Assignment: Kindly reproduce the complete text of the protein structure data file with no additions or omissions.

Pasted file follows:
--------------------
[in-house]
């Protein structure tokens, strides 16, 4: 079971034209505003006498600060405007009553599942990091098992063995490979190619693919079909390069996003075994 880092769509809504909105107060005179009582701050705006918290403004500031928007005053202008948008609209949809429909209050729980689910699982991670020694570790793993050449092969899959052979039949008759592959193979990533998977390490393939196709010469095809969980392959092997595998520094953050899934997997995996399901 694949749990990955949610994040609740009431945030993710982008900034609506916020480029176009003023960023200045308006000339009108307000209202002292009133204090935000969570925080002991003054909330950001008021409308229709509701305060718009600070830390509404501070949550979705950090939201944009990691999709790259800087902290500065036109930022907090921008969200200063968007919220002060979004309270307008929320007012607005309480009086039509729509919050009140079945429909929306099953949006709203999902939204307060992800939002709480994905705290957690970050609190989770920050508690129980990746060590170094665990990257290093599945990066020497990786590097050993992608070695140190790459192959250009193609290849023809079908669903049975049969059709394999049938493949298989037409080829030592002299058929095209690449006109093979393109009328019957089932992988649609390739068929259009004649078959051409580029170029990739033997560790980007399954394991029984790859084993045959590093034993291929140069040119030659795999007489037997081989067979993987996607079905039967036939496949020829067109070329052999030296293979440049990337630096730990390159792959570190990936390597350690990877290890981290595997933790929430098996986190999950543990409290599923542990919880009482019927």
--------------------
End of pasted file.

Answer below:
[in-house]
């Protein structure tokens, strides 16, 4: 079971034209505003006498600060405007009553599942990091098992063995490979190619693919079909390069996003075994 880092769509809504909105107060005179009582701050705006918290403004500031928007005053202008948008609209949809429909209050729980689910699982991670020694570790793993050449092969899959052979039949008759592959193979990533998977390490393939196709010469095809969980392959092997595998520094953050899934997997995996399901 694949749990990955949610994040609740009431945030993710982008900034609506916020480029176009003023960023200045308006000339009108307000209202002292009133204090935000969570925080002991003054909330950001008021409308229709509701305060718009600070830390509404501070949550979705950090939201944009990691999709790259800087902290500065036109930022907090921008969200200063968007919220002060979004309270307008929320007012607005309480009086039509729509919050009140079945429909929306099953949006709203999902939204307060992800939002709480994905705290957690970050609190989770920050508690129980990746060590170094665990990257290093599945990066020497990786590097050993992608070695140190790459192959250009193609290849023809079908669903049975049969059709394999049938493949298989037409080829030592002299058929095209690449006109093979393109009328019957089932992988649609390739068929259009004649078959051409580029170029990739033997560790980007399954394991029984790859084993045959590093034993291929140069040119030659795999007489037997081989067979993987996607079905039967036939496949020829067109070329052999030296293979440049990337630096730990390159792959570190990936390597350690990877290890981290595997933790929430098996986190999950543990409290599923542990919880009482019927």